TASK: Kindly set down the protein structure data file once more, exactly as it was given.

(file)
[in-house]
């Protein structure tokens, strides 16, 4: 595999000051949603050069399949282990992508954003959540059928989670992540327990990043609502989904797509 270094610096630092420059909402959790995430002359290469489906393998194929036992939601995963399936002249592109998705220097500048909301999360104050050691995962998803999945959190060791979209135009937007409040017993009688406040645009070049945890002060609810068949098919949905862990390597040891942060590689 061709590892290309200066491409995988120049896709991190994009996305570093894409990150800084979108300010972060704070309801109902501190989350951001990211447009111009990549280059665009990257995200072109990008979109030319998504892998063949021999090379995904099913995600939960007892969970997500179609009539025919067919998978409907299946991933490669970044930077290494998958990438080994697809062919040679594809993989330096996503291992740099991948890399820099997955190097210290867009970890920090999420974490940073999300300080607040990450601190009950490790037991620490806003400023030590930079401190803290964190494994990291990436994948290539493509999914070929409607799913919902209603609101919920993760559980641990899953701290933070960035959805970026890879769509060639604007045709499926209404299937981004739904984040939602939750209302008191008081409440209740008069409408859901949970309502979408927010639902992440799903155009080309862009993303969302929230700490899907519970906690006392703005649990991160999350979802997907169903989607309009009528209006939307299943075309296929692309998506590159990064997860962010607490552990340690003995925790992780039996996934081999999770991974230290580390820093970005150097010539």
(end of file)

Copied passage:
[in-house]
């Protein structure tokens, strides 16, 4: 595999000051949603050069399949282990992508954003959540059928989670992540327990990043609502989904797509 270094610096630092420059909402959790995430002359290469489906393998194929036992939601995963399936002249592109998705220097500048909301999360104050050691995962998803999945959190060791979209135009937007409040017993009688406040645009070049945890002060609810068949098919949905862990390597040891942060590689 061709590892290309200066491409995988120049896709991190994009996305570093894409990150800084979108300010972060704070309801109902501190989350951001990211447009111009990549280059665009990257995200072109990008979109030319998504892998063949021999090379995904099913995600939960007892969970997500179609009539025919067919998978409907299946991933490669970044930077290494998958990438080994697809062919040679594809993989330096996503291992740099991948890399820099997955190097210290867009970890920090999420974490940073999300300080607040990450601190009950490790037991620490806003400023030590930079401190803290964190494994990291990436994948290539493509999914070929409607799913919902209603609101919920993760559980641990899953701290933070960035959805970026890879769509060639604007045709499926209404299937981004739904984040939602939750209302008191008081409440209740008069409408859901949970309502979408927010639902992440799903155009080309862009993303969302929230700490899907519970906690006392703005649990991160999350979802997907169903989607309009009528209006939307299943075309296929692309998506590159990064997860962010607490552990340690003995925790992780039996996934081999999770991974230290580390820093970005150097010539």